|Publication number||US3961685 A|
|Application number||US 05/536,036|
|Publication date||Jun 8, 1976|
|Filing date||Dec 23, 1974|
|Priority date||Dec 23, 1974|
|Also published as||CA1043312A, CA1043312A1|
|Publication number||05536036, 536036, US 3961685 A, US 3961685A, US-A-3961685, US3961685 A, US3961685A|
|Original Assignee||Morita Pump Kabushiki Kaisha|
|Export Citation||BiBTeX, EndNote, RefMan|
|Patent Citations (6), Referenced by (5), Classifications (13)|
|External Links: USPTO, USPTO Assignment, Espacenet|
1. Field of the Invention
The present invention relates to a ladder working limit based ladder stopping device for vehicle equipped with a vertically and horizontally swingable and extensible ladder (or a fire engine truck).
2. Description of the Prior Art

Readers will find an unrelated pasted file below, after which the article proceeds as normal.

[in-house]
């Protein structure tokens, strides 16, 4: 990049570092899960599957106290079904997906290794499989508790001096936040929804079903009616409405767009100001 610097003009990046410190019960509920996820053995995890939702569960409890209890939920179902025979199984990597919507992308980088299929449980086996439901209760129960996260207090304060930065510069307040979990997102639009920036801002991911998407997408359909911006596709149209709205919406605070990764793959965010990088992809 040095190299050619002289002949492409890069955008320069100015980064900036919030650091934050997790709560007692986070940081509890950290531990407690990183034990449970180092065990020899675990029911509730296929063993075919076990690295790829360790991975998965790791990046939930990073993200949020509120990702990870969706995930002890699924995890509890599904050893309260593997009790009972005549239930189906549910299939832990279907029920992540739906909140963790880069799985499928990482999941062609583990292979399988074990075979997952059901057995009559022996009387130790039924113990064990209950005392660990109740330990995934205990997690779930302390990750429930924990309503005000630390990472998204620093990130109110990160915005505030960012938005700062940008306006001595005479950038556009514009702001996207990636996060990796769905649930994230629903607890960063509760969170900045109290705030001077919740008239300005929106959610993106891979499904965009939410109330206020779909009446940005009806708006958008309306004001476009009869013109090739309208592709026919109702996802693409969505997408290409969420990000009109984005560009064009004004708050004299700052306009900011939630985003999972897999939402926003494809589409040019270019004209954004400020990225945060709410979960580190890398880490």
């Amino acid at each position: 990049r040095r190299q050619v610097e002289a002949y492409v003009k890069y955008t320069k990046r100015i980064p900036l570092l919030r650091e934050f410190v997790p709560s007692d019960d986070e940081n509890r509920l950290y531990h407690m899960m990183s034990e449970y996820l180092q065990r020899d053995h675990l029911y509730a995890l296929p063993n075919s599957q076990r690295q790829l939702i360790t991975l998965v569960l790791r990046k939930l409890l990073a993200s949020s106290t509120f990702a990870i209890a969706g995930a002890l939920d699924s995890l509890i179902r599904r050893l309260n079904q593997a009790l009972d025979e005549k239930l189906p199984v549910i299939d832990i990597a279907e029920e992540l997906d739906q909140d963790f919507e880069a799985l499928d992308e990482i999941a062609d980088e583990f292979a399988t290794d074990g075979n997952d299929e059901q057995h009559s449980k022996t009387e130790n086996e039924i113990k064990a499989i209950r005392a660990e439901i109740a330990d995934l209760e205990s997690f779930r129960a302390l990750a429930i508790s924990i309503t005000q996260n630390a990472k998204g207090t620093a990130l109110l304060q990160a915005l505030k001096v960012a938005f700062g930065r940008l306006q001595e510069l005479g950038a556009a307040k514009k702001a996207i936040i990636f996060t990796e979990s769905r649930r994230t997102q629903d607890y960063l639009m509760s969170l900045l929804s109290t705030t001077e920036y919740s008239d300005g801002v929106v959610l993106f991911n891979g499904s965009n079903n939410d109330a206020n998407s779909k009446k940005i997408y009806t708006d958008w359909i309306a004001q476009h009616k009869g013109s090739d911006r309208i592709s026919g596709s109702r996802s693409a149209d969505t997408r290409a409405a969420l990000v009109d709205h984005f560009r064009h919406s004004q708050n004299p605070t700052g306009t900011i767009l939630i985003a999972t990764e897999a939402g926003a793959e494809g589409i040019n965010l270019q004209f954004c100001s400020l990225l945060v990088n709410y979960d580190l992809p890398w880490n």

In an aerial ladder truck of the type described, the vertical swing and extension of the ladder are carried out by oil pressure. Thus, a ladder vertical angle indicator and a ladder extension indicator are separately attached to the truck. The operator of the ladder carries out the operation of the ladder while watching said two indicators in such a manner that when he finds that the ladder approaches a dangerous condition, he stops the operation and then handles the ladder so as to avoid the danger. In order to determine whether the ladder is in a dangerous condition or not, he reads the indicated values on said two indicators and checks them with a conversion table or the like to find the bending moment acting around the pivoted point on the ladder. With such procedure, however, there is a disadvantage that it is impossible to take a quick and proper measure. Another disadvantage is that whether the ladder has got out of the danger or not cannot be immediately ascertained.